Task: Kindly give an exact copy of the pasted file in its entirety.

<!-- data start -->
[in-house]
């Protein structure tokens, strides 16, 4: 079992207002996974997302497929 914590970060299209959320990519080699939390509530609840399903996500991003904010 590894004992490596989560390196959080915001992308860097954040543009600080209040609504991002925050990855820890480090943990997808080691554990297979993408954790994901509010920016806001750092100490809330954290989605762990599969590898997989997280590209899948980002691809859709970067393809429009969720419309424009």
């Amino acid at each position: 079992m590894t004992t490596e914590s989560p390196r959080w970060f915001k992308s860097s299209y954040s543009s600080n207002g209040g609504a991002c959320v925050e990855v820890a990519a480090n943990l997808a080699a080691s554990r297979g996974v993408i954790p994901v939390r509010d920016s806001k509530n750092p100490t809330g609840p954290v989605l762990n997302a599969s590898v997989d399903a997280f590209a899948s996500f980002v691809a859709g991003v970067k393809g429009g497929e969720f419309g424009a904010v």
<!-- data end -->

[in-house]
């Protein structure tokens, strides 16, 4: 079992207002996974997302497929 914590970060299209959320990519080699939390509530609840399903996500991003904010 590894004992490596989560390196959080915001992308860097954040543009600080209040609504991002925050990855820890480090943990997808080691554990297979993408954790994901509010920016806001750092100490809330954290989605762990599969590898997989997280590209899948980002691809859709970067393809429009969720419309424009």
């Amino acid at each position: 079992m590894t004992t490596e914590s989560p390196r959080w970060f915001k992308s860097s299209y954040s543009s600080n207002g209040g609504a991002c959320v925050e990855v820890a990519a480090n943990l997808a080699a080691s554990r297979g996974v993408i954790p994901v939390r509010d920016s806001k509530n750092p100490t809330g609840p954290v989605l762990n997302a599969s590898v997989d399903a997280f590209a899948s996500f980002v691809a859709g991003v970067k393809g429009g497929e969720f419309g424009a904010v």